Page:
While Industries Lobby against Voluntary Kid Nutrition Guidelines, Foster Care for the Obese Is Proposed

Friday, July 15, 2011
The federal government is attempting to establish voluntary guidelinesvoluntary—for companies to follow when it comes to food marketed to children. The standards would not be enforceable by federal regulators, who merely seek healthier nutrition for kids.
And yet corporate America is spending millions to kill the idea.
Dubbed the “Sensible Food Policy Coalition,” the nation’s biggest food makers, fast-food chains and media companies are ganging up on four U.S. government agencies working to develop the guidelines. Key players in the group include the U.S. Chamber of Commerce, Viacom, Time Warner, General Mills, Kellogg and Pepsi.
About $6.6 million was spent on lobbying by the coalition in the first quarter of this year.
The guidelines seek to reduce salt, added sugars and fats in foods and drinks targeted to children.
Congress called for the development of the voluntary standards in bipartisan legislation carried by conservative Senator Sam Brownback (now the governor of Kansas) and liberal Senator Tom Harkin of Iowa. The bill directed four agencies to carry out the task: the Federal Trade Commission, the Centers for Disease Control and Prevention, the Food and Drug Administration and the U.S. Department of Agriculture.
Child obesity has tripled in the past 30 years, affecting an estimated 17% of young people. And if voluntary methods don’t work to control the diets of children, an alternative process has been suggested.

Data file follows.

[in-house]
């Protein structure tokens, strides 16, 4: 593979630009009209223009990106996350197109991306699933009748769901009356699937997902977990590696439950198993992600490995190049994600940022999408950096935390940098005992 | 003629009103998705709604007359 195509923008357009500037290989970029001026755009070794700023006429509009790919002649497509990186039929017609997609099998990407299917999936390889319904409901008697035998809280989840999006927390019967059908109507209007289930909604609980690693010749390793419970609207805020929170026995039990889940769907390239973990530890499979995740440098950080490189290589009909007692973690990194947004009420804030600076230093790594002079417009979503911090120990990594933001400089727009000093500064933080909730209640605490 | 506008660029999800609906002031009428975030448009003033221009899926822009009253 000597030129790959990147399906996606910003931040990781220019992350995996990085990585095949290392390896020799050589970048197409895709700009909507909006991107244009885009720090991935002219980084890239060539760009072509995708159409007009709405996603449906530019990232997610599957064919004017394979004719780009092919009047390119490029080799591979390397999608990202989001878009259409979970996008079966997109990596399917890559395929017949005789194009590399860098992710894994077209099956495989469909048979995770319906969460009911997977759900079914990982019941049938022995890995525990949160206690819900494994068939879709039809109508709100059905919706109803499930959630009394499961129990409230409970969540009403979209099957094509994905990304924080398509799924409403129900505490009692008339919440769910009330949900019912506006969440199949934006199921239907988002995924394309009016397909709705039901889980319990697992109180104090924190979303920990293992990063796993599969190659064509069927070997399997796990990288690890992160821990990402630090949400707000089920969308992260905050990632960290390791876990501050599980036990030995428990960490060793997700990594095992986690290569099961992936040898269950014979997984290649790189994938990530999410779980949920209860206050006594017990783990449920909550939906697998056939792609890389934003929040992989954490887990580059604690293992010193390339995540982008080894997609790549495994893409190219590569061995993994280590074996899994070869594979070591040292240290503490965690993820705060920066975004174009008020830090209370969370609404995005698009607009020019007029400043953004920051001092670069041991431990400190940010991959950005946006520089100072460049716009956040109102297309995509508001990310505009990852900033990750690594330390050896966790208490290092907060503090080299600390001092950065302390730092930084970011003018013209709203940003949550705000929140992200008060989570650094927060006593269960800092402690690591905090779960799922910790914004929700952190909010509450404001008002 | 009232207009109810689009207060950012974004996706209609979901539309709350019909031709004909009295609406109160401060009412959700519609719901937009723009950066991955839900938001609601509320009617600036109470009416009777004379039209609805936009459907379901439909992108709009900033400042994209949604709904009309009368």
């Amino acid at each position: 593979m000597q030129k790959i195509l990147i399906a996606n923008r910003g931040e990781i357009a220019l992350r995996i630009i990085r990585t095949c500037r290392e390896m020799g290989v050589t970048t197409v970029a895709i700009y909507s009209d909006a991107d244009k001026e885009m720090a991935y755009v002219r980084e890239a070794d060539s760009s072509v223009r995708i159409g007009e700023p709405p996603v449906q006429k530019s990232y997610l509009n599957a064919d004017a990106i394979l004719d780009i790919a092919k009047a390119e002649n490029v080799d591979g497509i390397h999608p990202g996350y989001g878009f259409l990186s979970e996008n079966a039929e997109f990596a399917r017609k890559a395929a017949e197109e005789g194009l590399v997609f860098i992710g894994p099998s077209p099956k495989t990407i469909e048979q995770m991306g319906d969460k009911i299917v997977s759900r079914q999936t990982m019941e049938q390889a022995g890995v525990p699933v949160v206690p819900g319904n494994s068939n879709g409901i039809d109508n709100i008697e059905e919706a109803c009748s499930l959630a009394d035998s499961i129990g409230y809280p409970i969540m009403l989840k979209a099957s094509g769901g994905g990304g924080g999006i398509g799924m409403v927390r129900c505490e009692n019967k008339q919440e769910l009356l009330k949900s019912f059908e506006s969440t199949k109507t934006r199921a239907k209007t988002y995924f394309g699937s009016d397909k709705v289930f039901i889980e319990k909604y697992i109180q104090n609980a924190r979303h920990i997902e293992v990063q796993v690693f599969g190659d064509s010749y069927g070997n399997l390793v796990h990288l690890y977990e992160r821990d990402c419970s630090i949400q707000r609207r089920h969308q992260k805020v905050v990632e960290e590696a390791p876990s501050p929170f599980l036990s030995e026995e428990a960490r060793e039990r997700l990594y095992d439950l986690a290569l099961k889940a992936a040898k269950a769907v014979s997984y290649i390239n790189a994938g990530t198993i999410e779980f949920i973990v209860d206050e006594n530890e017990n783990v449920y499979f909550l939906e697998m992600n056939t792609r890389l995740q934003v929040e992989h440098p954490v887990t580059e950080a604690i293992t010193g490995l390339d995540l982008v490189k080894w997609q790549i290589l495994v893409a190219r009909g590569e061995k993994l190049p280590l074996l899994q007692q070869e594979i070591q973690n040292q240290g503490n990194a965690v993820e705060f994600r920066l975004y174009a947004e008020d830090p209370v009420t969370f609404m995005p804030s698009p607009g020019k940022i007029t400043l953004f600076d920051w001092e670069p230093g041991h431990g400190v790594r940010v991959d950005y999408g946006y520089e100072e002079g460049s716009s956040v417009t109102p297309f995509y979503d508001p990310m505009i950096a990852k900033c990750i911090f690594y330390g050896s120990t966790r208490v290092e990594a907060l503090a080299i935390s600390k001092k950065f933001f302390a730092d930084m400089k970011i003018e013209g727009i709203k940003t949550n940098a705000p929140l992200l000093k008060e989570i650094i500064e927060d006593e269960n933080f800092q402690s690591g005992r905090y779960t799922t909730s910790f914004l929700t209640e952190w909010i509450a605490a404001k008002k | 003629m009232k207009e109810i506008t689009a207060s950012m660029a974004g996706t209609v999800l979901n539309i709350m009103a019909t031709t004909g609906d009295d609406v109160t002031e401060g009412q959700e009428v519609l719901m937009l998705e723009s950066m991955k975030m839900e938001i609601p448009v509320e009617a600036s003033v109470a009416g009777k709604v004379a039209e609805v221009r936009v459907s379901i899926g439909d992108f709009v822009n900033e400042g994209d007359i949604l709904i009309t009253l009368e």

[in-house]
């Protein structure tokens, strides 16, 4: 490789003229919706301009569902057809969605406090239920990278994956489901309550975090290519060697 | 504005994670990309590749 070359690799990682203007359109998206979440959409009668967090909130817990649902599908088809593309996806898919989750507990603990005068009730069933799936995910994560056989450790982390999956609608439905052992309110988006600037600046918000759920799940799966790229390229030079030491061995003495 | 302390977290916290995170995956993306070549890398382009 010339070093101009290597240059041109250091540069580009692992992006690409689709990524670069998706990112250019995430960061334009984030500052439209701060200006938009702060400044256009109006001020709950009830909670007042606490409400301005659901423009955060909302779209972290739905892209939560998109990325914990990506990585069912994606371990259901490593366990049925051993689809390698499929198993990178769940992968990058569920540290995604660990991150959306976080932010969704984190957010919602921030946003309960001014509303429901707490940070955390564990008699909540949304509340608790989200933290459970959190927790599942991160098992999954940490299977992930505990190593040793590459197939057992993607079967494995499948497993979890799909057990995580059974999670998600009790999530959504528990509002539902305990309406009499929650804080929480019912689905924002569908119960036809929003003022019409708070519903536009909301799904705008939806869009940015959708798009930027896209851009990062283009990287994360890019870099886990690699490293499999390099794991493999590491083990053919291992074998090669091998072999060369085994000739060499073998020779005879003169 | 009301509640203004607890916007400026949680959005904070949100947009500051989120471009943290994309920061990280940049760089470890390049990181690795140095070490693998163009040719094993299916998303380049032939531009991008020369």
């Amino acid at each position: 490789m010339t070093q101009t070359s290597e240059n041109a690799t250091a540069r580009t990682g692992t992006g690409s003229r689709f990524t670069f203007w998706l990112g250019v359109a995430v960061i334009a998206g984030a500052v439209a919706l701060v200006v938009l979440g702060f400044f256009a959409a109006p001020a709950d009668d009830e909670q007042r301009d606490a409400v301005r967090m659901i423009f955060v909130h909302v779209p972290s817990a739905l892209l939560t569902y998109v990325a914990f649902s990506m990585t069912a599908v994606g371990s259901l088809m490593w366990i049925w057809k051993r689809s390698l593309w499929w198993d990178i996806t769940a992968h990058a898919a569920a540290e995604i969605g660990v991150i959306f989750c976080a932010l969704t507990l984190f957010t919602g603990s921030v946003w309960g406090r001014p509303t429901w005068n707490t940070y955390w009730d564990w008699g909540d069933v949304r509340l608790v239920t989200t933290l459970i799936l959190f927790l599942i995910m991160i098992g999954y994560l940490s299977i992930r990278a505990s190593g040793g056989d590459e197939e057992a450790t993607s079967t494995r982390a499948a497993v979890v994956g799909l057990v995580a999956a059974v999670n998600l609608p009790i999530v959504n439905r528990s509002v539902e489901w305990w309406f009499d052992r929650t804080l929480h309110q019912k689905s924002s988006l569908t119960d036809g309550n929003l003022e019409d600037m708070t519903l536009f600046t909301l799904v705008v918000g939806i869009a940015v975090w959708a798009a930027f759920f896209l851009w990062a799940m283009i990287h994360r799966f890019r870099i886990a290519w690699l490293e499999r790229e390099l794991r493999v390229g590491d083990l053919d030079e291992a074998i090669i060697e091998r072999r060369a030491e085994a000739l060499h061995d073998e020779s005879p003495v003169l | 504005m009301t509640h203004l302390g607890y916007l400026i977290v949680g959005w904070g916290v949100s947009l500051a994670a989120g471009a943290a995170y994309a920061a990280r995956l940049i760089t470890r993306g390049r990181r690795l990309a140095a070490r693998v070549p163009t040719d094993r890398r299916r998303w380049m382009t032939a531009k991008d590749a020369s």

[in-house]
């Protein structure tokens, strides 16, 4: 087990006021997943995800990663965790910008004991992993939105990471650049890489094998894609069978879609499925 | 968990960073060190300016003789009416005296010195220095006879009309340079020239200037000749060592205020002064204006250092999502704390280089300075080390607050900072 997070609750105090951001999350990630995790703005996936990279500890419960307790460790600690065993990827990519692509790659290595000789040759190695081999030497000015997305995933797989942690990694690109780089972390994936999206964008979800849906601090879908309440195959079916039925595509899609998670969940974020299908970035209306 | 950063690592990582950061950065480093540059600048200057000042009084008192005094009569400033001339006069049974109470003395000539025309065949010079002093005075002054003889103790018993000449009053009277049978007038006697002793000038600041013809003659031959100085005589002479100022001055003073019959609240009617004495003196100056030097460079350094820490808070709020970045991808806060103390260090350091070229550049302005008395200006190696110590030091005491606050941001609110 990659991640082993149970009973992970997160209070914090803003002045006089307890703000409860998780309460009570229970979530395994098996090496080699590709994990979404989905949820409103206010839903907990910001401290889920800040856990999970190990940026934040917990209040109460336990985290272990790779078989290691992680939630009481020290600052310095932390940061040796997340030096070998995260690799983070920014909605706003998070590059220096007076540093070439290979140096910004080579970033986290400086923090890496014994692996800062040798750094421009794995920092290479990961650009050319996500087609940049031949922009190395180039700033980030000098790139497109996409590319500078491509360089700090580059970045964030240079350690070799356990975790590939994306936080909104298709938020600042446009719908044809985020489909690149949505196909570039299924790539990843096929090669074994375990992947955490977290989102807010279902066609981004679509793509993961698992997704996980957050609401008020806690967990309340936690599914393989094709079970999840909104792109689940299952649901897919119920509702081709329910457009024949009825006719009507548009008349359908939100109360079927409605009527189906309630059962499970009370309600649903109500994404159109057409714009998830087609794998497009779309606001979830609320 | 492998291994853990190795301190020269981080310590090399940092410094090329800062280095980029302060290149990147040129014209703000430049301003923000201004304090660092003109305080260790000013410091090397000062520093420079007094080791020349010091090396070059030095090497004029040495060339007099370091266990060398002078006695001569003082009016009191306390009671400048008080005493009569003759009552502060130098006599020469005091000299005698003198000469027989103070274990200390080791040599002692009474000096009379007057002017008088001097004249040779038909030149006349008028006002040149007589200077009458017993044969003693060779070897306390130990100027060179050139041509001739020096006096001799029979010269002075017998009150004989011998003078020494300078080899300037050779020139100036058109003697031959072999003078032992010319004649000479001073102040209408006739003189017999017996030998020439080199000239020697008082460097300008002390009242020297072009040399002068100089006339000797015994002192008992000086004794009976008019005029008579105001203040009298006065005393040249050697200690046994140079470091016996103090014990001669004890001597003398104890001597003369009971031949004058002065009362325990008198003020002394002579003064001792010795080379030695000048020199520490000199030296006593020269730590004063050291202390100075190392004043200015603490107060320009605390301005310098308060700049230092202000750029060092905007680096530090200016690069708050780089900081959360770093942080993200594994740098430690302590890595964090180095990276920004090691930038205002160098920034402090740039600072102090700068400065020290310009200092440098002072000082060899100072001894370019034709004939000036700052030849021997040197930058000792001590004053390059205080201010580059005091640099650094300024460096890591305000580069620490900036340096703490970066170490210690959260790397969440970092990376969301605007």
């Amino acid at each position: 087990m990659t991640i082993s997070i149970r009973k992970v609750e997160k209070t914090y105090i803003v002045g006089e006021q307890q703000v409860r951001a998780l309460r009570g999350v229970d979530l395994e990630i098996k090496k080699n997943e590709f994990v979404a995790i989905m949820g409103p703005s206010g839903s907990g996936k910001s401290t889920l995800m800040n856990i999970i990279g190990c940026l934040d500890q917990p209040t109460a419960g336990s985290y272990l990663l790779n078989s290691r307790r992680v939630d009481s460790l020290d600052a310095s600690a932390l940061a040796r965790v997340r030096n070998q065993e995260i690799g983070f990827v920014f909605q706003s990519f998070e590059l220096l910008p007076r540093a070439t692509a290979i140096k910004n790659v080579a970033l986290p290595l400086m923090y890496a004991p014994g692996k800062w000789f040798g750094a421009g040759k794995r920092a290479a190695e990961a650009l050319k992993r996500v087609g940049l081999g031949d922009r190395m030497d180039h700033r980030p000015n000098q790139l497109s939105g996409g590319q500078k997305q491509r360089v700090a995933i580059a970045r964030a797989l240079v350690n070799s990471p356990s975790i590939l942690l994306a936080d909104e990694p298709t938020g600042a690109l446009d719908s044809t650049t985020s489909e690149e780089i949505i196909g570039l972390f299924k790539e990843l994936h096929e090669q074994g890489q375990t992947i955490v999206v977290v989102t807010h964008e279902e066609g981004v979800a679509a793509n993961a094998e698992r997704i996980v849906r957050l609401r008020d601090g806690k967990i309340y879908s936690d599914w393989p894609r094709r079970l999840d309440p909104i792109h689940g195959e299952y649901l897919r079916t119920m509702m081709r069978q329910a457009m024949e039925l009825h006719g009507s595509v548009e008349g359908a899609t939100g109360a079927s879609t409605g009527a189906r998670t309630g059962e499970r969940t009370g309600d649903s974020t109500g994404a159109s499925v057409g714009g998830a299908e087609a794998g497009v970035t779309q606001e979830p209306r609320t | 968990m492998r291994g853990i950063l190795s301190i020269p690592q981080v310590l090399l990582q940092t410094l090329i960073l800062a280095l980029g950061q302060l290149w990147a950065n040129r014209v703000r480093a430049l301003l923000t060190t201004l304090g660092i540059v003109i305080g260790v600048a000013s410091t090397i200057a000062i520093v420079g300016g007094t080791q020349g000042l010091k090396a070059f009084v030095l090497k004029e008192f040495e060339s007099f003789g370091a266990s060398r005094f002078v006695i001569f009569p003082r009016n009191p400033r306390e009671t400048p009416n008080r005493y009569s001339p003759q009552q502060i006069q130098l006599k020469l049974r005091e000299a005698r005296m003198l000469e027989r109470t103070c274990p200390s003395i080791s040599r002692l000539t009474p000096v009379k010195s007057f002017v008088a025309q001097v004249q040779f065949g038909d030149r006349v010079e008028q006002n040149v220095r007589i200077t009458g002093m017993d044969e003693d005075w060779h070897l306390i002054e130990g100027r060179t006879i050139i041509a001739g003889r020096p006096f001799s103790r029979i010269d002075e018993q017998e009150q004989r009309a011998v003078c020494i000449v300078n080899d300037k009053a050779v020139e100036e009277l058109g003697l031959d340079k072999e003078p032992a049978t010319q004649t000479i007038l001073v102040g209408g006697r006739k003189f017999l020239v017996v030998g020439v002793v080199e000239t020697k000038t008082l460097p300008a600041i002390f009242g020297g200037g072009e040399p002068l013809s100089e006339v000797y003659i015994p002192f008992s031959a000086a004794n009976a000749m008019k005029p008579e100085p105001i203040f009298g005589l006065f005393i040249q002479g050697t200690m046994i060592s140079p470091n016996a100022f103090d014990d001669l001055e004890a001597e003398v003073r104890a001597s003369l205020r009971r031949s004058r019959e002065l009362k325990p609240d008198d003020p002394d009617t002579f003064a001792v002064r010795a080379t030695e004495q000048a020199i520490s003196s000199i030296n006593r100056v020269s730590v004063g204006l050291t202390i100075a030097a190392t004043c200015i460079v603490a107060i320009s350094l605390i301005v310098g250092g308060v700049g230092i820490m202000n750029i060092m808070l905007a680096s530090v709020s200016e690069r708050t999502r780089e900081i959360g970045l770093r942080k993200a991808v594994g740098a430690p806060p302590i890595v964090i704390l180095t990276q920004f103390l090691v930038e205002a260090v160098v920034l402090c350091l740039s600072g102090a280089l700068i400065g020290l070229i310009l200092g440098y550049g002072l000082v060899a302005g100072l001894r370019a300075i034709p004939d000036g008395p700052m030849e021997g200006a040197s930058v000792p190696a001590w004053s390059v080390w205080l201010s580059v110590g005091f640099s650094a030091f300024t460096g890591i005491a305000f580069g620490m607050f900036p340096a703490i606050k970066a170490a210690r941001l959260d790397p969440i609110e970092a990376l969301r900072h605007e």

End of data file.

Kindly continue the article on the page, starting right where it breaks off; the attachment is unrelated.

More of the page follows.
A controversial editorial by two researchers in the Journal of the American Medical Association on Wednesday recommended that the government should have the right to put severely obese children in foster care.
“State intervention may serve the best interests of many children with life-threatening obesity, comprising the only realistic way to control harmful behaviors,” wrote Lindsey Murtagh of the Harvard School of Public Health and David Ludwig of Children's Hospital in Boston.
-Noel Brinkerhoff, Ken Broder
Preliminary Proposed Nutrition Principles to Guide Industry Self-Regulatory Efforts (Interagency Working Group on Food Marketed to Children) (pdf)
State Intervention in Life-Threatening Childhood Obesity (by Lindsey Murtagh and Dr. David S. Ludwig, Journal of the American Medical Association)


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